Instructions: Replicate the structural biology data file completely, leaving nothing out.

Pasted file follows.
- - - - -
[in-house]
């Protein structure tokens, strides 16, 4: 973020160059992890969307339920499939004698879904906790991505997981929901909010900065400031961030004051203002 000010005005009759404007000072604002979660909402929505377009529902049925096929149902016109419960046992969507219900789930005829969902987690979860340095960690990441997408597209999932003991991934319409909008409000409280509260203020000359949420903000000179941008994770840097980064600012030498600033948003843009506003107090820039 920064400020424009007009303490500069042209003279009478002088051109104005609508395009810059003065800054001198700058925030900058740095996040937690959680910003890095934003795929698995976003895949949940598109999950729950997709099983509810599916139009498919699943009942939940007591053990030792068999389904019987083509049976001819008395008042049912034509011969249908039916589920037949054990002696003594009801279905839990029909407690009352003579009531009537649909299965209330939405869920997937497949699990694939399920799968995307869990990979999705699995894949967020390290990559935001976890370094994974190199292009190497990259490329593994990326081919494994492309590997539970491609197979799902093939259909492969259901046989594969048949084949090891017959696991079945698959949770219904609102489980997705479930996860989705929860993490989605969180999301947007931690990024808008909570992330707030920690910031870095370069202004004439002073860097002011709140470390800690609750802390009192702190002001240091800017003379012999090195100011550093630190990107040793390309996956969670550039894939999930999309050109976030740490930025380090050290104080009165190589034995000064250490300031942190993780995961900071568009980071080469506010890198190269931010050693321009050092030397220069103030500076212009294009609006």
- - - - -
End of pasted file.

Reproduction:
[in-house]
């Protein structure tokens, strides 16, 4: 973020160059992890969307339920499939004698879904906790991505997981929901909010900065400031961030004051203002 000010005005009759404007000072604002979660909402929505377009529902049925096929149902016109419960046992969507219900789930005829969902987690979860340095960690990441997408597209999932003991991934319409909008409000409280509260203020000359949420903000000179941008994770840097980064600012030498600033948003843009506003107090820039 920064400020424009007009303490500069042209003279009478002088051109104005609508395009810059003065800054001198700058925030900058740095996040937690959680910003890095934003795929698995976003895949949940598109999950729950997709099983509810599916139009498919699943009942939940007591053990030792068999389904019987083509049976001819008395008042049912034509011969249908039916589920037949054990002696003594009801279905839990029909407690009352003579009531009537649909299965209330939405869920997937497949699990694939399920799968995307869990990979999705699995894949967020390290990559935001976890370094994974190199292009190497990259490329593994990326081919494994492309590997539970491609197979799902093939259909492969259901046989594969048949084949090891017959696991079945698959949770219904609102489980997705479930996860989705929860993490989605969180999301947007931690990024808008909570992330707030920690910031870095370069202004004439002073860097002011709140470390800690609750802390009192702190002001240091800017003379012999090195100011550093630190990107040793390309996956969670550039894939999930999309050109976030740490930025380090050290104080009165190589034995000064250490300031942190993780995961900071568009980071080469506010890198190269931010050693321009050092030397220069103030500076212009294009609006």